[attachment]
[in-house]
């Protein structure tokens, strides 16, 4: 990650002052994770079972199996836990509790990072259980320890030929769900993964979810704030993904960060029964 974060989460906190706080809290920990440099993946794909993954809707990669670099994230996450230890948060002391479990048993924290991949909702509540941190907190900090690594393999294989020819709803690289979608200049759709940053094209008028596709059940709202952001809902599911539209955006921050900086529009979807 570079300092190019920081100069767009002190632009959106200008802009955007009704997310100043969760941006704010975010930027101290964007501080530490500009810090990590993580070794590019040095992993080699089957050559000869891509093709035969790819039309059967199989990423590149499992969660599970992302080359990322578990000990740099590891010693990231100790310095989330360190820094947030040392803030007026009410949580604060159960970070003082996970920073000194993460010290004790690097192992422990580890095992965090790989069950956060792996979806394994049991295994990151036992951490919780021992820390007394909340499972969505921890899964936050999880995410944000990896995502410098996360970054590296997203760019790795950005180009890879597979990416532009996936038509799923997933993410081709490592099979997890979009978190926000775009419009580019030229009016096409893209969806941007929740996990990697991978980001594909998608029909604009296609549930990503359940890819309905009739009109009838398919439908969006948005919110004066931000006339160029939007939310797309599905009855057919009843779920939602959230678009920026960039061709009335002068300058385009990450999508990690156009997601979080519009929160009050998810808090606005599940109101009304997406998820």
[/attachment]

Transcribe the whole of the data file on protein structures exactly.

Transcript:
[in-house]
């Protein structure tokens, strides 16, 4: 990650002052994770079972199996836990509790990072259980320890030929769900993964979810704030993904960060029964 974060989460906190706080809290920990440099993946794909993954809707990669670099994230996450230890948060002391479990048993924290991949909702509540941190907190900090690594393999294989020819709803690289979608200049759709940053094209008028596709059940709202952001809902599911539209955006921050900086529009979807 570079300092190019920081100069767009002190632009959106200008802009955007009704997310100043969760941006704010975010930027101290964007501080530490500009810090990590993580070794590019040095992993080699089957050559000869891509093709035969790819039309059967199989990423590149499992969660599970992302080359990322578990000990740099590891010693990231100790310095989330360190820094947030040392803030007026009410949580604060159960970070003082996970920073000194993460010290004790690097192992422990580890095992965090790989069950956060792996979806394994049991295994990151036992951490919780021992820390007394909340499972969505921890899964936050999880995410944000990896995502410098996360970054590296997203760019790795950005180009890879597979990416532009996936038509799923997933993410081709490592099979997890979009978190926000775009419009580019030229009016096409893209969806941007929740996990990697991978980001594909998608029909604009296609549930990503359940890819309905009739009109009838398919439908969006948005919110004066931000006339160029939007939310797309599905009855057919009843779920939602959230678009920026960039061709009335002068300058385009990450999508990690156009997601979080519009929160009050998810808090606005599940109101009304997406998820």